Imagine a workplace where people are energized and motivated by being in control of the work they do.
Imagine they are trusted and given freedom, within clear guidelines, to decide how to achieve their results.
Imagine they are valued according to the work they do, rather than the number of hours they spend at their desk.
In too many organizations, management is broken. In one global survey just 21 per cent of staff reported that they are fully engaged at their workplace. As Professor Gary Hamel of London Business School commented, "e;the other 79 per cent may be physically on the job, but they've left their enthusiasm and ingenuity at home."e;
"e;The Happy Manifesto"e; is a call for change - a call to look at management from the perspective of the people who are managed. Author, Henry Stewart, learned these lessons the hard way. In the 1980s he helped set up a newspaper only to have it fail 6 weeks later due to poor management. They hired talented people but, inadvertently, created a working environment where it was almost impossible for these highly capable individuals to succeed.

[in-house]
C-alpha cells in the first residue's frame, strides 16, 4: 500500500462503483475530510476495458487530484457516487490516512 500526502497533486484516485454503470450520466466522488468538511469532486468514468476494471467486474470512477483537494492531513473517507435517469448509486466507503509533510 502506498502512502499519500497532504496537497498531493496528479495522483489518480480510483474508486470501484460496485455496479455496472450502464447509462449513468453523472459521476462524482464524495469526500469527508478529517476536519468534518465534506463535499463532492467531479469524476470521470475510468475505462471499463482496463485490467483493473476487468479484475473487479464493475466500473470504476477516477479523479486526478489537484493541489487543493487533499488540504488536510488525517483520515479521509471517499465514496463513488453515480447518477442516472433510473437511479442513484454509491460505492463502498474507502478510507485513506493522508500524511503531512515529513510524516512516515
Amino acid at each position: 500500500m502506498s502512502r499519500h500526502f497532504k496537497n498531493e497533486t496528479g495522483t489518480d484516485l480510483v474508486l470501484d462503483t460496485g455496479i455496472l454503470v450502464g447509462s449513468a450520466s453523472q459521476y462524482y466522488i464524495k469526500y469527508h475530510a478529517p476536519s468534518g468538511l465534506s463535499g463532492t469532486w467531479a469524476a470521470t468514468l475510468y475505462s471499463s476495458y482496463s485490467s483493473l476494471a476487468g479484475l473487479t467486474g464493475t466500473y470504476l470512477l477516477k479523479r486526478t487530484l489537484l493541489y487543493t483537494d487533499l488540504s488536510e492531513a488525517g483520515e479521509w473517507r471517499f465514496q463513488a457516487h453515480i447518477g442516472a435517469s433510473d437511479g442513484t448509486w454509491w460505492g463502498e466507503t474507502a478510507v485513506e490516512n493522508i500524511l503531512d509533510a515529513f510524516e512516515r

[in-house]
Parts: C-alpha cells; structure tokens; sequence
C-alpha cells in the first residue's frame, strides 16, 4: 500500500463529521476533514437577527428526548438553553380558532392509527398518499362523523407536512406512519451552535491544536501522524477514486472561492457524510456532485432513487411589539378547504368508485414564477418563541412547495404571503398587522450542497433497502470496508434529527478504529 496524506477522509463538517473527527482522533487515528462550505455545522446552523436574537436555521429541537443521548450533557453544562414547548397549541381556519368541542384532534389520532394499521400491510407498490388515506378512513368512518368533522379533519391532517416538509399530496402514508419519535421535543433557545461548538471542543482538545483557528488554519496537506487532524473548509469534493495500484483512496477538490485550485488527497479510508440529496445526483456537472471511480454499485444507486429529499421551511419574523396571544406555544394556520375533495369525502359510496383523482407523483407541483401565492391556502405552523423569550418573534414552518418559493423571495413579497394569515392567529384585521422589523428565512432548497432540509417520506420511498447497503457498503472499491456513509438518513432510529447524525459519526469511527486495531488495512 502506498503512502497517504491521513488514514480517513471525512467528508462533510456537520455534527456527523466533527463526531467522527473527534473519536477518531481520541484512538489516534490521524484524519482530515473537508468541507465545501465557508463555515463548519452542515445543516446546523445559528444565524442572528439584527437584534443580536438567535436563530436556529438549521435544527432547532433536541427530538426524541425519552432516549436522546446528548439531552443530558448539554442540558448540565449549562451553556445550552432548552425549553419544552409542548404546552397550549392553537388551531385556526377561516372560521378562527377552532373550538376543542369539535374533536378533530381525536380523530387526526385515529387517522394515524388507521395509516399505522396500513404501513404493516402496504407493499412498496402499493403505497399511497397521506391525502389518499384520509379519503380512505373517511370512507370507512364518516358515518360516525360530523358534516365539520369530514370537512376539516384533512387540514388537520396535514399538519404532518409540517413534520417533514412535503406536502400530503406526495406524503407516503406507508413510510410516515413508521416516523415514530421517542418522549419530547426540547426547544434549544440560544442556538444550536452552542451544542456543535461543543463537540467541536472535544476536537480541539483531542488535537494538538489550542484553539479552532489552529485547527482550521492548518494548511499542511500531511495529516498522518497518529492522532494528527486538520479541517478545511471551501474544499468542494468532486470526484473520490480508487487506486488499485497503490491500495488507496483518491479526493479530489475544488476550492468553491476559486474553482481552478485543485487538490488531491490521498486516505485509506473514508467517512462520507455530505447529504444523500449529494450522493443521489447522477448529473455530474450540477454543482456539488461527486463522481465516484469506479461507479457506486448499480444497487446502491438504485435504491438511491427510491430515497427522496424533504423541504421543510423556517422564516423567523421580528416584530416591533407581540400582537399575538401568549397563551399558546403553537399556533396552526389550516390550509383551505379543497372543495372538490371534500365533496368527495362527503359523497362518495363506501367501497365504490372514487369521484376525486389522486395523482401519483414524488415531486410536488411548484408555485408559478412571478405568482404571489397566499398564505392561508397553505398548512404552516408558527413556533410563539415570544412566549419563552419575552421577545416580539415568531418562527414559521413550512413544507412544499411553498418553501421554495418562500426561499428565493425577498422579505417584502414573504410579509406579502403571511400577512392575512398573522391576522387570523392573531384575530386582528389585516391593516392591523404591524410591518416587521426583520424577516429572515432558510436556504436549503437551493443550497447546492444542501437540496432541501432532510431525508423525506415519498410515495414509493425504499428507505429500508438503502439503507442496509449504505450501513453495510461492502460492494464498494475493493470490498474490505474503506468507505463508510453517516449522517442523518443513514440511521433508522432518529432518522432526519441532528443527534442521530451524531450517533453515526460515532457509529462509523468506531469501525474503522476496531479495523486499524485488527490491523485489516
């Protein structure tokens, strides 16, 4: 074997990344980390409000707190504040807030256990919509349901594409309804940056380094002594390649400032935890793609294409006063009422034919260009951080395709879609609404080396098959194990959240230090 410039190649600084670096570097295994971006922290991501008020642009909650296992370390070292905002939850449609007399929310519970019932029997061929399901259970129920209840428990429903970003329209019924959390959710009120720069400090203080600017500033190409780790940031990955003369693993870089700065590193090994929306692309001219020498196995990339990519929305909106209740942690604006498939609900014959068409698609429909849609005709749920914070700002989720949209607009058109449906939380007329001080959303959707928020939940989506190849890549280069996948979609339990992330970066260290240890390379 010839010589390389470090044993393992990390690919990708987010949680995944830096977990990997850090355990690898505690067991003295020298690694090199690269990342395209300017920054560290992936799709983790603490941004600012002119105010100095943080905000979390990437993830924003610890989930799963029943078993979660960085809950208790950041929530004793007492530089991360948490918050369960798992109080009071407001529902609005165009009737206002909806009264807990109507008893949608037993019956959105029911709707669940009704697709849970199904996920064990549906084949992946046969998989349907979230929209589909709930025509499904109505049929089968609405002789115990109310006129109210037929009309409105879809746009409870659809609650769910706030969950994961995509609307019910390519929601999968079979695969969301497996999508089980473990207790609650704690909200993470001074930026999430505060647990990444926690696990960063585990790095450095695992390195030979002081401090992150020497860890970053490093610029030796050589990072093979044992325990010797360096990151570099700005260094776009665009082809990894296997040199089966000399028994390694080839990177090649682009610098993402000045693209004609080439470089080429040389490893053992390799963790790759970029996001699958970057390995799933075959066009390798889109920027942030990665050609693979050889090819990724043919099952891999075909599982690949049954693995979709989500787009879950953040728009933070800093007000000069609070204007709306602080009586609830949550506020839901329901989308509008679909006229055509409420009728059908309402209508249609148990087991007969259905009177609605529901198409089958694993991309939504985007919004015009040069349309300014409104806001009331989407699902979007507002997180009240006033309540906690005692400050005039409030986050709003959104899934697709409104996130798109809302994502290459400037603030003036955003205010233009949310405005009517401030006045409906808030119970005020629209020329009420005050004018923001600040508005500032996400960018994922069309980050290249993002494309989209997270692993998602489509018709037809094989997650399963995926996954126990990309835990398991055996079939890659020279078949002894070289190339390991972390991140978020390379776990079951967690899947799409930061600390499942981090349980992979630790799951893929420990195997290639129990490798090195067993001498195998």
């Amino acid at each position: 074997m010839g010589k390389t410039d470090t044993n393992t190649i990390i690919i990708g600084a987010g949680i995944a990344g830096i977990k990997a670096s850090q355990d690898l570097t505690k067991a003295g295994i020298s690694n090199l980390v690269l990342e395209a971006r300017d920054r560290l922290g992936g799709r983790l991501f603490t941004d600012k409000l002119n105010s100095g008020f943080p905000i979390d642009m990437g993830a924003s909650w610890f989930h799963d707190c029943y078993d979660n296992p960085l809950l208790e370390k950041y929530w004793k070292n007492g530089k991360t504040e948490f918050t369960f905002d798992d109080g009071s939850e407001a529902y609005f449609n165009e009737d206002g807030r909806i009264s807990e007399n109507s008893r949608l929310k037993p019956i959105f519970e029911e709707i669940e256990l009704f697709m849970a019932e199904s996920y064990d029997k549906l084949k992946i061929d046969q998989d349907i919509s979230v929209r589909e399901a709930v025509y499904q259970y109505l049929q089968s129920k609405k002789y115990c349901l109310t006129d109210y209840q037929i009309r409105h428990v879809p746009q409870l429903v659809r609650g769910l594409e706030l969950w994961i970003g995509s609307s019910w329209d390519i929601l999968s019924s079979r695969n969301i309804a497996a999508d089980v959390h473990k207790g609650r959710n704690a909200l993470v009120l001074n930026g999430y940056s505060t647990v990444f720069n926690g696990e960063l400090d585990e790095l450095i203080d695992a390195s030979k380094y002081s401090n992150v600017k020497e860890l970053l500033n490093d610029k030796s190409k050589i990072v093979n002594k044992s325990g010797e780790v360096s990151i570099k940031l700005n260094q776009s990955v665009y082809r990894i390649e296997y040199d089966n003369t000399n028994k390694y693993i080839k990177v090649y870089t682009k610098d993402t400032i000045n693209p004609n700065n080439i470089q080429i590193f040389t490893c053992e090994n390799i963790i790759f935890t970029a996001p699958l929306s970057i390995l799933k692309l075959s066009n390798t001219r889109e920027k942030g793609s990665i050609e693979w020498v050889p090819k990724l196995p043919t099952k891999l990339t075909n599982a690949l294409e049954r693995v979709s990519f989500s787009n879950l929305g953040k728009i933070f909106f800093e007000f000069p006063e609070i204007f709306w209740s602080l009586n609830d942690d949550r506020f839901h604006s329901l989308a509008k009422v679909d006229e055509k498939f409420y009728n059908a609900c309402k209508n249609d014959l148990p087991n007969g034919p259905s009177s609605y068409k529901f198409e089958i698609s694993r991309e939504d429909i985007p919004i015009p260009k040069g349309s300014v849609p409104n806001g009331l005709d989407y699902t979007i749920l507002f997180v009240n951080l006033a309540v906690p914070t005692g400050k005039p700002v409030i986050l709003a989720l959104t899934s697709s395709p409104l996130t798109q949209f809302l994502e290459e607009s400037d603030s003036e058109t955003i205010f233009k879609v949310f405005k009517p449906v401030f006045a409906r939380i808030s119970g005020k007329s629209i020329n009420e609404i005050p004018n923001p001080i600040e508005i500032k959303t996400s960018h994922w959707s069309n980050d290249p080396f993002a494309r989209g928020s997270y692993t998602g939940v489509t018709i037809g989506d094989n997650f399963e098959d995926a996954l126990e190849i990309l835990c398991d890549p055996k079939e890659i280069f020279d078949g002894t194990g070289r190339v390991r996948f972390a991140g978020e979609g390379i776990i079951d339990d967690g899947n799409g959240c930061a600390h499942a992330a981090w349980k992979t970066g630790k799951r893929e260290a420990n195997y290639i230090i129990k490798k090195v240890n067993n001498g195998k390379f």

He came out of it determined to create a company that was both principled and effective, and a great place to work. That company is Happy Ltd., a training business. His Happy Computers division trains people in desktop software, making learning about computers an involving and enjoyable experience. His Happy People division helps organizations create great workplaces based on the ideas outlined in this book.
With fascinating anecdotes and useful advice, this book explains how to create an environment where people feel motivated to work and the financial benefits that come with a happy company culture. In "e;The Happy Manifesto,"e; Stewart explains what he's done right and wrong on his journey to create a company where people actually enjoy working and what he's learned along the way.